The power of speakers on campus

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Yesterday afternoon I attended a forum with Martin Luther King III where students had the chance to ask the activist questions.
 During the conversations, I realized how little I think about my possible contribution to society, beyond a job.
So often DePauw chases us with how to get an internship, make connections, and make the most of the summer that we get caught up in the money making part of the future.
It's easy to forget there's more to life after college than jobs or graduate school.
Getting to hear Martin Luther King III made me think about what young adults can do beyond the career world. The chance to hear a man dedicated to making change in the country and the world lets us consider about the possibility of making positive changes ourselves.
The speakers that come to campus tell us about more than just their personal lives and ideologies. Most of the speakers tell us how to live successful and fulfilling lives, and what life is like outside of the work world.
People like King and Jane Goodall have such stories to tell, and the lessons college students can gain from their knowledge are incredibly valuable.
At the forum, someone asked about methods that could be used for change. King's answer focused on peacefully enacting change and how the technology of today could be such a call for action.
He continued to press how important working together is to make positive change, calling on communities to knit together and create a stable base before moving forward.
King proved that there are ideas out there to be used, and things that can be done. Recognizing the problem and then educating people about it are important first steps, but acting and negotiating for solutions are what create visible, positive differences.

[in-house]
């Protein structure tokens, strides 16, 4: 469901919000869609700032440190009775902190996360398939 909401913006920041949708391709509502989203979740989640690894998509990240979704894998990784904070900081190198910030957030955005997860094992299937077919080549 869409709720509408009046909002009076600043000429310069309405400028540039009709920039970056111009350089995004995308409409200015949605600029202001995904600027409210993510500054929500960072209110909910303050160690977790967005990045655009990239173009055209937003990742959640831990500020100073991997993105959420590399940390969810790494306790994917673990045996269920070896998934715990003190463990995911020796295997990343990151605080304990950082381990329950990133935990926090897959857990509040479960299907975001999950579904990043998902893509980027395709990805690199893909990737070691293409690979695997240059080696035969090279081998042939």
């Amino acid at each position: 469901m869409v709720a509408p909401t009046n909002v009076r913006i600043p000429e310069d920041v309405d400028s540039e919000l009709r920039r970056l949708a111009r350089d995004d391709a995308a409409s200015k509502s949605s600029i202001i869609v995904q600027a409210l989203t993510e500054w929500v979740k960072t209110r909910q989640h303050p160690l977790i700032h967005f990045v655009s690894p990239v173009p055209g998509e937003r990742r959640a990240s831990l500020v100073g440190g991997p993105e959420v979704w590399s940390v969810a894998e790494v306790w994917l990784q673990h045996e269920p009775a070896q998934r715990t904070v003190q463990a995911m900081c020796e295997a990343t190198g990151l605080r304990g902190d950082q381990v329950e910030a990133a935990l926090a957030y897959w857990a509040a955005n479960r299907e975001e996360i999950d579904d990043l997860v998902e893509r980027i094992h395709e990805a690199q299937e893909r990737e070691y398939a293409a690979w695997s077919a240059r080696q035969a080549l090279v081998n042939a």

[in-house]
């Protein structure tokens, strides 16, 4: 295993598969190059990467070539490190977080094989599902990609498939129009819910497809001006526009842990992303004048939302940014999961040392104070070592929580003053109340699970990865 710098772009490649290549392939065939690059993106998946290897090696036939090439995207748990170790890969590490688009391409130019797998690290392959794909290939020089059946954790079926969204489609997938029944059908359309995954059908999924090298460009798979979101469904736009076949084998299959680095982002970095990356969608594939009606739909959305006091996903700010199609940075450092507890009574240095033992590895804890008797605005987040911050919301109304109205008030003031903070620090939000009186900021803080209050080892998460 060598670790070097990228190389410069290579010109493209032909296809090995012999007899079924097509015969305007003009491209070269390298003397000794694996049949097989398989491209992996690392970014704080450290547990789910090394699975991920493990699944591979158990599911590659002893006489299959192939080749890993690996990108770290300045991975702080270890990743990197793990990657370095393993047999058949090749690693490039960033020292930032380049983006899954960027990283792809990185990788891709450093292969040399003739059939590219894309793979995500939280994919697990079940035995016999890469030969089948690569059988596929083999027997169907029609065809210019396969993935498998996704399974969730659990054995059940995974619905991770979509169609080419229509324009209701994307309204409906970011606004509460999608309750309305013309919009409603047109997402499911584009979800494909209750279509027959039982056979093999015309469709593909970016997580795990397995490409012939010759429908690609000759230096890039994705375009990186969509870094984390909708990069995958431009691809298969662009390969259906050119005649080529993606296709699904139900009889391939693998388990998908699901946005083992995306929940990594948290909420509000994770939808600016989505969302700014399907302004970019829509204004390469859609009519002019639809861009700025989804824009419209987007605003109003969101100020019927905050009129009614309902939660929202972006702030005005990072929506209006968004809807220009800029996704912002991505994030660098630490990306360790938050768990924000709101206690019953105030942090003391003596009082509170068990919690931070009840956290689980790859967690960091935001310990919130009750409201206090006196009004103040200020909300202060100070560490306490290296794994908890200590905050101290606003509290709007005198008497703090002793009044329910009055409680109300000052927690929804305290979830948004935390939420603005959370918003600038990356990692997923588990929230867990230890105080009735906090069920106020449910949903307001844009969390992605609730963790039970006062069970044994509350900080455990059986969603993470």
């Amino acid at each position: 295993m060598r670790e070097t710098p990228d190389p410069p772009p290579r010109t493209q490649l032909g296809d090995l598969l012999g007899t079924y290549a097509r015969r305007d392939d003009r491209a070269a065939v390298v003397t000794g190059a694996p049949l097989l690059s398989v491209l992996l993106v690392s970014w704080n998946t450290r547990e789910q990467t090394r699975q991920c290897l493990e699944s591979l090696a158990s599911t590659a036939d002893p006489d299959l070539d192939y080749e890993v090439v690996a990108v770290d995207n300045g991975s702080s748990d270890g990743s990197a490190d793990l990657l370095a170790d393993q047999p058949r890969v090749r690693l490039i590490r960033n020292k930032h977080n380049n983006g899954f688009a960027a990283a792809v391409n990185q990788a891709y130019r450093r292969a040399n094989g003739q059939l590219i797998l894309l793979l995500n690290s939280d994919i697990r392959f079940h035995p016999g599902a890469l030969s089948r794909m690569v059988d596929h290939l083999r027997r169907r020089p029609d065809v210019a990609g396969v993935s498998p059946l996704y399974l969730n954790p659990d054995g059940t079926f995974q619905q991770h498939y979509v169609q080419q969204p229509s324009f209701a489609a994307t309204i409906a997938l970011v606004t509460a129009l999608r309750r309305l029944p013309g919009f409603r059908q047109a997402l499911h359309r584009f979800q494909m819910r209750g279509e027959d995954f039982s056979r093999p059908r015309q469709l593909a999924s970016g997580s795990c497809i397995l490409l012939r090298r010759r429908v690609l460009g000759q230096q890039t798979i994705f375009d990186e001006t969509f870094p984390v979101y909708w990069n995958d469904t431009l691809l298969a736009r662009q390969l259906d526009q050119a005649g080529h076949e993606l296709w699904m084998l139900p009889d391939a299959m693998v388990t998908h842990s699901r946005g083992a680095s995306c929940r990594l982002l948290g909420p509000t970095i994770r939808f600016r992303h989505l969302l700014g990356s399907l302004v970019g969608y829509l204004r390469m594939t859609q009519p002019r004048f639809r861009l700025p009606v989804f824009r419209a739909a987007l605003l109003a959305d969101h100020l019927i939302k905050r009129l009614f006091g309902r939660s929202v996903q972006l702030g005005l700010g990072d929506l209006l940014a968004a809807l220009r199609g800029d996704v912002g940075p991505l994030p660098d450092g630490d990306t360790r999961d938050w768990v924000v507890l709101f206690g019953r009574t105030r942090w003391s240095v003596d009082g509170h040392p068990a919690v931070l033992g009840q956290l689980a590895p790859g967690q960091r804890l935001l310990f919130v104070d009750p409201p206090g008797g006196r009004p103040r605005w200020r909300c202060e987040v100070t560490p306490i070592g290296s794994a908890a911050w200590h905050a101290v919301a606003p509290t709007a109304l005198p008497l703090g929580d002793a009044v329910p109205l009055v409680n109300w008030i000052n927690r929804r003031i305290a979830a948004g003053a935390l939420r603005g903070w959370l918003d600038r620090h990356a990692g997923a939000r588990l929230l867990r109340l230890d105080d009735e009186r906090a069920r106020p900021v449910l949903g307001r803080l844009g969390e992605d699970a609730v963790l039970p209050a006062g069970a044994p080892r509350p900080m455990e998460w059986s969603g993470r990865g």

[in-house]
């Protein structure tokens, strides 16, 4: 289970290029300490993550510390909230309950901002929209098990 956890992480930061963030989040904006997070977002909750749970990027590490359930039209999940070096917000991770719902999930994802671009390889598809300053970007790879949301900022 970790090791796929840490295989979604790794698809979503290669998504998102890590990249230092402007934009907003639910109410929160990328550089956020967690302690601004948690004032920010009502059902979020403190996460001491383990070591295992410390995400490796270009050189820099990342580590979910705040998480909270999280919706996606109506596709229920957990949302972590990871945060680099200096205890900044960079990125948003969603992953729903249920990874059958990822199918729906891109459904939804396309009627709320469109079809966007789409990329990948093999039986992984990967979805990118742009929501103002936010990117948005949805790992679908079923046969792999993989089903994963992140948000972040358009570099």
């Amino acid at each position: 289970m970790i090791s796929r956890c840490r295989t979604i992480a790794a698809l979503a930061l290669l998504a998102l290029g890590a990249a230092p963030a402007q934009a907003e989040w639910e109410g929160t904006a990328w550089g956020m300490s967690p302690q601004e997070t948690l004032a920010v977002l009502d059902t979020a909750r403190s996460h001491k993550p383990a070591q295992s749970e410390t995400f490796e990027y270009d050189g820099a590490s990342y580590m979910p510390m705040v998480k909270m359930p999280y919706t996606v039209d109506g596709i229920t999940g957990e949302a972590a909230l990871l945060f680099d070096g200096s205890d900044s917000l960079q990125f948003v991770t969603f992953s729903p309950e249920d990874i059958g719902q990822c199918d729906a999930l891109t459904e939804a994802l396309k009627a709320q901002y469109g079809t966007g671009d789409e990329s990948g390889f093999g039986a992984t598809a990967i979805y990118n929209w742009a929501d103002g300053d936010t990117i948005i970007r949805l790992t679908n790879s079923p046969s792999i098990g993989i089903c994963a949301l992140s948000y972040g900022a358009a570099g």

While King focused a lot on not-so-visible areas that need change, including the need to educate on class and race in America, once we leave DePauw and "enter" the world, problems in America will sometimes hit us in the face.
If we're prepared with the tools necessary to do something about those issues, then it is indeed possible for young adults to make change.
While we come to college to take classes, study and perfect our writing, speaking and analytical skills, we also come for those life skills DePauw's always stressing - those "out of classroom" experiences. We can learn so much from people who have been there and who have done incredible things in the world, whether they're King or an alumnus or an alumna with a successful story to share.
The advice people like King give us makes what we learn in classroom settings worthwhile. DePauw's speakers give students motivation to make use of what is learned in class and apply it towards whatever goals they may have for the future.
And when those goals help solve major problems, then our college education has been fully put to good use.

-- Sausser is a sophomore English Writing major from Indianapolis, Ind.